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Hollie Hughes

Hollie Hughes
Induction Year: 
Oct. 16, 1888, Amsterdam, N.Y.
Jan. 9, 1981, East Rockaway, N.Y.
Career Years: 

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Born on a small farm near Amsterdam, N.Y., Hollie Hughes was associated with the Sanford family’s prolific racing operation for more than 70 years. In 1903, at the age of 15, Hughes went to work for Gen. Stephen Sanford’s Hurricana Stud, and later trained for his son, John, and grandson, Stephen “Laddie” Sanford.


Hughes reflected on his early days with the Sanfords in a 1978 article he wrote for The Saratogian.


“The first time I visited Saratoga, I got there by walking. I was 15 years old and since I was on summer vacation from school in Amsterdam, I wanted to make a few dollars,” Hughes wrote. “Sanford Stud Farm hired a number of young boys to walk horses in the racing stable from Amsterdam to Saratoga for the August meeting. A friend of mind was working for Sanford Stud as an exercise boy and he submitted my name. I was one of those hired.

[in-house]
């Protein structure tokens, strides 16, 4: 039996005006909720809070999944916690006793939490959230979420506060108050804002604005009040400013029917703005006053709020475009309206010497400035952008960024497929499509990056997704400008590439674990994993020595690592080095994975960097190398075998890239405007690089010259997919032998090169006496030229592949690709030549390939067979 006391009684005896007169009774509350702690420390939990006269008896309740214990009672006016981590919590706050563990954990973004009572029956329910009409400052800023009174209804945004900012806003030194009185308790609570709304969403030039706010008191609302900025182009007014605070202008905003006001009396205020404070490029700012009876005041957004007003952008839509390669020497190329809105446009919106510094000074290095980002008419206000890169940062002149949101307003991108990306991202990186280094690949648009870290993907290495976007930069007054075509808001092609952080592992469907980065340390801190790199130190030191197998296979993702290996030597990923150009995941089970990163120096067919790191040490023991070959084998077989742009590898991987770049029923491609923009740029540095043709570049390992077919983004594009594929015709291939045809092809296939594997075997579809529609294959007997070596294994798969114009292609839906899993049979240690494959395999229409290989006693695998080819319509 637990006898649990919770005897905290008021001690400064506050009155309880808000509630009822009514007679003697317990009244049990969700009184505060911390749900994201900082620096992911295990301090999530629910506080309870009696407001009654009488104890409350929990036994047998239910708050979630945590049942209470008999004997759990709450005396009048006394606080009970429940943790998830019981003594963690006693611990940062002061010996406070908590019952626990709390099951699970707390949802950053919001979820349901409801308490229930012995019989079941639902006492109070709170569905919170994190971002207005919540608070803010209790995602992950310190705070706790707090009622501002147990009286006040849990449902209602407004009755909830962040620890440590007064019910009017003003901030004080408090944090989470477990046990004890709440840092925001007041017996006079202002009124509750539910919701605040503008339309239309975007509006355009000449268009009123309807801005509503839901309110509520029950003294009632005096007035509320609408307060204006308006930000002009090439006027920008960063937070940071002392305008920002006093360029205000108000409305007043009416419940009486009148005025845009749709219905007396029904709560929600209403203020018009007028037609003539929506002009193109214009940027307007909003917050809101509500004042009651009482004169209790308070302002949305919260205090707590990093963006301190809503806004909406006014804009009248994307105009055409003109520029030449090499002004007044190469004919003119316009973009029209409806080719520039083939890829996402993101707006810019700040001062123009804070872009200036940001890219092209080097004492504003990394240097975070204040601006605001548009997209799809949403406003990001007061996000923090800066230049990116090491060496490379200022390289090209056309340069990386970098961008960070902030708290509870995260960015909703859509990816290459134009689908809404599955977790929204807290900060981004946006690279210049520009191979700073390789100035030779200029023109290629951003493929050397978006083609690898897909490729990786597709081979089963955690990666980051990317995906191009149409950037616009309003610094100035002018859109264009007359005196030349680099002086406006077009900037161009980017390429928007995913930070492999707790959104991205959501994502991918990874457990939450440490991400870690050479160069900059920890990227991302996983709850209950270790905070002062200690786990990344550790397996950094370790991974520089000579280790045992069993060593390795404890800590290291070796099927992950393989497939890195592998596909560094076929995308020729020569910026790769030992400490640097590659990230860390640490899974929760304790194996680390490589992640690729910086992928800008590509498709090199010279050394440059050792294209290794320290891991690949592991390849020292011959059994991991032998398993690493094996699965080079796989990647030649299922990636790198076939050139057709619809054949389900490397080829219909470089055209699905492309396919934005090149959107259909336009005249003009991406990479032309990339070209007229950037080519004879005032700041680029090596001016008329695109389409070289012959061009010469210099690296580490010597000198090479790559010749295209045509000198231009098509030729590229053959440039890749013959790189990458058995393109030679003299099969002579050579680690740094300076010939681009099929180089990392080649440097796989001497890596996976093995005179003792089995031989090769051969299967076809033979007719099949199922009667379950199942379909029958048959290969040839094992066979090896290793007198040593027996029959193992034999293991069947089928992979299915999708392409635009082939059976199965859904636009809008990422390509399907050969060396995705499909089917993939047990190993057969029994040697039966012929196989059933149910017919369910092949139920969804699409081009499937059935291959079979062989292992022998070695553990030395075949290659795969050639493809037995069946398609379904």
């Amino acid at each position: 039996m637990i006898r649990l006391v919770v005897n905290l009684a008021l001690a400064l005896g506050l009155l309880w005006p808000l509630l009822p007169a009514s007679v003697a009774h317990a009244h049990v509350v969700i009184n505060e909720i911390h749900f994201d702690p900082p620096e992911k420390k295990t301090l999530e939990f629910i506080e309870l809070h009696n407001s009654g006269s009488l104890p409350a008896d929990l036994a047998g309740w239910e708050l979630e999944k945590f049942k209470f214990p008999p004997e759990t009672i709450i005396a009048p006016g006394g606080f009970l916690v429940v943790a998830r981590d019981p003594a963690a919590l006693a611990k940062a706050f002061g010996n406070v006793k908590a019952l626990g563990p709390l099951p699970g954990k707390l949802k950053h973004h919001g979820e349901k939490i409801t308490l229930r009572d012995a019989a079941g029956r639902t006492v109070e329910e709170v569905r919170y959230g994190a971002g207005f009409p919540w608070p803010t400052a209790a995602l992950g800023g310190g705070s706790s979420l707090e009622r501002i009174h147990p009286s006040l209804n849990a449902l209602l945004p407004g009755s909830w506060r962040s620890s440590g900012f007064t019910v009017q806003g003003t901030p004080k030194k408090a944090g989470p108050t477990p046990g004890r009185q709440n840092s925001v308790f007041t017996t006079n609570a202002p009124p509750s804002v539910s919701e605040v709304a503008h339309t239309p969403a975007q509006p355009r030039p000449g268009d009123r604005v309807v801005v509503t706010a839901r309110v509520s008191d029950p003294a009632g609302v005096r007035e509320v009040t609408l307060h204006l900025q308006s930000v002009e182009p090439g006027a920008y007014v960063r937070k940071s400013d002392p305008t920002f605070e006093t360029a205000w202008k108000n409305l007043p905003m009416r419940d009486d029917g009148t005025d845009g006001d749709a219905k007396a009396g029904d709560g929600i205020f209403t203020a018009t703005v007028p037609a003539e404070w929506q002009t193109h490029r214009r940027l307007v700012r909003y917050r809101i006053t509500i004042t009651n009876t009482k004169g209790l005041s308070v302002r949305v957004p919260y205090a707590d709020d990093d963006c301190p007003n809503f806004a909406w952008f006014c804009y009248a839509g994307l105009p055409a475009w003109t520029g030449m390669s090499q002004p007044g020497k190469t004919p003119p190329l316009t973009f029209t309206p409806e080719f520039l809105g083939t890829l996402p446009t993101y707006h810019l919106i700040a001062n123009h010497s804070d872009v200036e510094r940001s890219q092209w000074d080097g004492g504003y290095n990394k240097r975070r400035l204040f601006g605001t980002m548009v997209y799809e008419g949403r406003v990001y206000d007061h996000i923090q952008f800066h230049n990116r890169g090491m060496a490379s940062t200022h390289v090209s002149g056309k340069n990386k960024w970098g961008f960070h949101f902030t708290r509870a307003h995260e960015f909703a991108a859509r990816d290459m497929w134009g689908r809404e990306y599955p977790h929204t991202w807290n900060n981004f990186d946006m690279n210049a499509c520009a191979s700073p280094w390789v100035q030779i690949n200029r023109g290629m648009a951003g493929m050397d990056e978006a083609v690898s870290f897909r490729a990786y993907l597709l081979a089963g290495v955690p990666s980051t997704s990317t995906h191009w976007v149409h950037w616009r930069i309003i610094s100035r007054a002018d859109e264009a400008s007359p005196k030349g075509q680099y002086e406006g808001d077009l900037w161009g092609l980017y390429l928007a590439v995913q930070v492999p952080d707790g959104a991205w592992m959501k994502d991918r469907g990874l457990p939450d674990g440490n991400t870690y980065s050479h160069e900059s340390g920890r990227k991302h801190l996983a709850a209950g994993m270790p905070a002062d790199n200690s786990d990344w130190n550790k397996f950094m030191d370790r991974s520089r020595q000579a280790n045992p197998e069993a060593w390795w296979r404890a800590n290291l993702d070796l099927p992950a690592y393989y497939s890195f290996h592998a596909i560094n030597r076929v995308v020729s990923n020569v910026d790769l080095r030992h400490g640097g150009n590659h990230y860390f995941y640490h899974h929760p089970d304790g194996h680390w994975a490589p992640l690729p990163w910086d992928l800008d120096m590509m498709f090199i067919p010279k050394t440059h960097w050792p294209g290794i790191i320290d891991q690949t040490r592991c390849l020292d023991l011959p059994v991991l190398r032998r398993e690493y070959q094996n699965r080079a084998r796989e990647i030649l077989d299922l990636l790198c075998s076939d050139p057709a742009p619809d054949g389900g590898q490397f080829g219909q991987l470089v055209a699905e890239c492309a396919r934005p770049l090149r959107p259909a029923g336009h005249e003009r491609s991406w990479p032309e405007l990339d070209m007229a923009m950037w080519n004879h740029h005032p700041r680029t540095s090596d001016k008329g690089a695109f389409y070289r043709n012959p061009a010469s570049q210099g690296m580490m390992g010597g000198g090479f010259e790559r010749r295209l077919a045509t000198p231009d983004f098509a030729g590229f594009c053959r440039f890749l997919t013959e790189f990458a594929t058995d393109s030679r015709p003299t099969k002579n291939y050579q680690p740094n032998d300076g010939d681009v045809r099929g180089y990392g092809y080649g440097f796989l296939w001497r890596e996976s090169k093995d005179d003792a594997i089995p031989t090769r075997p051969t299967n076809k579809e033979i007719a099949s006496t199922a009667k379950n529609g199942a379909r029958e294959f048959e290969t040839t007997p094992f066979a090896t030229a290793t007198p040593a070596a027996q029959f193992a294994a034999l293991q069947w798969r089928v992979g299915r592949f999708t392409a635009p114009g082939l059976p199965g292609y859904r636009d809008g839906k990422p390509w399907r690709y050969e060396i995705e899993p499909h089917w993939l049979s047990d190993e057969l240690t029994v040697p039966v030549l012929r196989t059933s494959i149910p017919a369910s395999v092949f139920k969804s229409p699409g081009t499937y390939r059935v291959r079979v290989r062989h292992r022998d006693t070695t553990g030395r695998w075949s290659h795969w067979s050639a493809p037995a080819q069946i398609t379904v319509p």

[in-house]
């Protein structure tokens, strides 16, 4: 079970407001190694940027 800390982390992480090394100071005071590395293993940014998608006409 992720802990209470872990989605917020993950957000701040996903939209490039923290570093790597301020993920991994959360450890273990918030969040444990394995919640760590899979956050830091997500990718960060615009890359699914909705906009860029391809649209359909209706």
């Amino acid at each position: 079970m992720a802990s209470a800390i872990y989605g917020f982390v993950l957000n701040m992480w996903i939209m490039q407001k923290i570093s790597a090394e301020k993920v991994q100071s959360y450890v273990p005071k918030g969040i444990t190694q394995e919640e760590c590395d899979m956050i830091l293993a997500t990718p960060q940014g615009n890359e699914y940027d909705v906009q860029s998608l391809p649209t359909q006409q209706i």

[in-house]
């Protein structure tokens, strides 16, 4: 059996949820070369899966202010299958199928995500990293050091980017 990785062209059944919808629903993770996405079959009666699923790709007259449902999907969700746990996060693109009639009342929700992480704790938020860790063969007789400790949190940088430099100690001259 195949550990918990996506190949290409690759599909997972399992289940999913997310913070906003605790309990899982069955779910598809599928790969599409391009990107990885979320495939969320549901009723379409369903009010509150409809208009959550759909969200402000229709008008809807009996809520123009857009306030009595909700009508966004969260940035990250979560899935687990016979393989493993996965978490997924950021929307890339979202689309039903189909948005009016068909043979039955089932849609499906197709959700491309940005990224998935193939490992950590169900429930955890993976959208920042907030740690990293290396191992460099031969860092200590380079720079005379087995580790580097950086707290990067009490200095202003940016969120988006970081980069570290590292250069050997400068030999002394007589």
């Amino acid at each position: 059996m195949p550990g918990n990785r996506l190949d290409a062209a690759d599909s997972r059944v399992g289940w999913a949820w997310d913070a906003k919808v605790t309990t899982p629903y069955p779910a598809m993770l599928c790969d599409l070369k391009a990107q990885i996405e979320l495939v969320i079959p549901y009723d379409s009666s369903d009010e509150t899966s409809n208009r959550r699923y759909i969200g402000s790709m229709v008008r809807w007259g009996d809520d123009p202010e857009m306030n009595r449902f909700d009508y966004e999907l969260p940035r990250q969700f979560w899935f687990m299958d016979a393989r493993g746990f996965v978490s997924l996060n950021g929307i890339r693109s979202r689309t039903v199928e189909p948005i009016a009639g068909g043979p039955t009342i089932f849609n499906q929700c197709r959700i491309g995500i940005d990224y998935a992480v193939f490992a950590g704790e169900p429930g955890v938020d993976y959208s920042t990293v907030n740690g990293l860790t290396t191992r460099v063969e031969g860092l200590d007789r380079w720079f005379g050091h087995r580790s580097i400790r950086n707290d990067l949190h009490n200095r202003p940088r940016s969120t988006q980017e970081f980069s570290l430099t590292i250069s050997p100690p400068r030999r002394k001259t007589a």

“It was 28 miles from Amsterdam to Saratoga and we left the farm in a long procession of horses at 1 a.m. a day or two before the meeting was to open. By 5 a.m., we were in West Milton, where we fed and watered the horses and gave them a brief rest. We had a bit of breakfast, too, and then proceeded. We reached Saratoga between 10 and 11 a.m. Then, having put the horses in their stalls, we walked home.”


Once he became a licensed trainer, Hughes enjoyed success with both steeplechasers and flat horses. He won the American Grand National six times: with Tourist II in 1930 and 1932; Best Play in 1933; Snap Back in 1935; and Sun Dog in 1959 and 1960. Hughes also trained standout jumpers Golden Meadow, Fulton, Dartmooor, Tremere, and Oneida.


For John Sanford, Hughes trained George Smith, winner of the 1916 Kentucky Derby, who later won the Bowie Handicap, defeating Kentucky Derby winners Omar Khayyam and Exterminator. For Laddie Sanford, Hughes conditioned Round Pond, winner of the Flamingo, Royal Palm, Monmouth, and Whitney handicaps. Another Hughes standout was Rafty, winner of the Sussex Turf and Bowling Green handicaps.


Hughes retired from training in 1975. Two years earlier, he was inducted into the Hall of Fame. At the ceremony, Hughes recalled his humble beginnings in the sport.


“It’s been a long time coming, but it’s still a surprise,” Hughes said. “I knew when I walked from Amsterdam to Saratoga in 1903 that I’d amount to something here someday.”